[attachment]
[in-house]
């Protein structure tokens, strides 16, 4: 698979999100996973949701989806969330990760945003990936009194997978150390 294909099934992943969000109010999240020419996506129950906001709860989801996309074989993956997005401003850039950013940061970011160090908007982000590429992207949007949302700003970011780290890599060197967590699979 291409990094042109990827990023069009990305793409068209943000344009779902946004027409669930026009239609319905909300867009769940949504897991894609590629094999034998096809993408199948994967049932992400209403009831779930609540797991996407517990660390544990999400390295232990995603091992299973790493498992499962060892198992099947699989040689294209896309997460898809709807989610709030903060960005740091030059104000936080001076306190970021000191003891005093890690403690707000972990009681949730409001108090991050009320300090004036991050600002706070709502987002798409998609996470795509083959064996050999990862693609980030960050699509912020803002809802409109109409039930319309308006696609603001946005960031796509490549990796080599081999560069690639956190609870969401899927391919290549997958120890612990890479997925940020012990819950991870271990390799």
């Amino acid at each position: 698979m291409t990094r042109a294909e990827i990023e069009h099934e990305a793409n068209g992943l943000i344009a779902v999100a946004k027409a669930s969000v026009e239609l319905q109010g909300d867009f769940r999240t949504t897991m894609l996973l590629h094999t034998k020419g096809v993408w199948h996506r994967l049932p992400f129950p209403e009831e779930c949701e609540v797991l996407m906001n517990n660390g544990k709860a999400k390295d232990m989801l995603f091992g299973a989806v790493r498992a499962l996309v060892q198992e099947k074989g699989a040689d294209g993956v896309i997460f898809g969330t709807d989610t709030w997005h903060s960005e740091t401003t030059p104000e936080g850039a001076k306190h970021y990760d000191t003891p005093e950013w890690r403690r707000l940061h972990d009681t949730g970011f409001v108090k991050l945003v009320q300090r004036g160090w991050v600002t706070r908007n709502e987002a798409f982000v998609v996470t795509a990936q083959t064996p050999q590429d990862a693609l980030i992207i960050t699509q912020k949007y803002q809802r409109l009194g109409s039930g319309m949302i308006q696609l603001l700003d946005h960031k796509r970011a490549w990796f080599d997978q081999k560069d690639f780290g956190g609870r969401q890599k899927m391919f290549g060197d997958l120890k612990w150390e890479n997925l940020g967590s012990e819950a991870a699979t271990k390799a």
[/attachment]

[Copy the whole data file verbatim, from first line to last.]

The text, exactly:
[in-house]
């Protein structure tokens, strides 16, 4: 698979999100996973949701989806969330990760945003990936009194997978150390 294909099934992943969000109010999240020419996506129950906001709860989801996309074989993956997005401003850039950013940061970011160090908007982000590429992207949007949302700003970011780290890599060197967590699979 291409990094042109990827990023069009990305793409068209943000344009779902946004027409669930026009239609319905909300867009769940949504897991894609590629094999034998096809993408199948994967049932992400209403009831779930609540797991996407517990660390544990999400390295232990995603091992299973790493498992499962060892198992099947699989040689294209896309997460898809709807989610709030903060960005740091030059104000936080001076306190970021000191003891005093890690403690707000972990009681949730409001108090991050009320300090004036991050600002706070709502987002798409998609996470795509083959064996050999990862693609980030960050699509912020803002809802409109109409039930319309308006696609603001946005960031796509490549990796080599081999560069690639956190609870969401899927391919290549997958120890612990890479997925940020012990819950991870271990390799």
């Amino acid at each position: 698979m291409t990094r042109a294909e990827i990023e069009h099934e990305a793409n068209g992943l943000i344009a779902v999100a946004k027409a669930s969000v026009e239609l319905q109010g909300d867009f769940r999240t949504t897991m894609l996973l590629h094999t034998k020419g096809v993408w199948h996506r994967l049932p992400f129950p209403e009831e779930c949701e609540v797991l996407m906001n517990n660390g544990k709860a999400k390295d232990m989801l995603f091992g299973a989806v790493r498992a499962l996309v060892q198992e099947k074989g699989a040689d294209g993956v896309i997460f898809g969330t709807d989610t709030w997005h903060s960005e740091t401003t030059p104000e936080g850039a001076k306190h970021y990760d000191t003891p005093e950013w890690r403690r707000l940061h972990d009681t949730g970011f409001v108090k991050l945003v009320q300090r004036g160090w991050v600002t706070r908007n709502e987002a798409f982000v998609v996470t795509a990936q083959t064996p050999q590429d990862a693609l980030i992207i960050t699509q912020k949007y803002q809802r409109l009194g109409s039930g319309m949302i308006q696609l603001l700003d946005h960031k796509r970011a490549w990796f080599d997978q081999k560069d690639f780290g956190g609870r969401q890599k899927m391919f290549g060197d997958l120890k612990w150390e890479n997925l940020g967590s012990e819950a991870a699979t271990k390799a």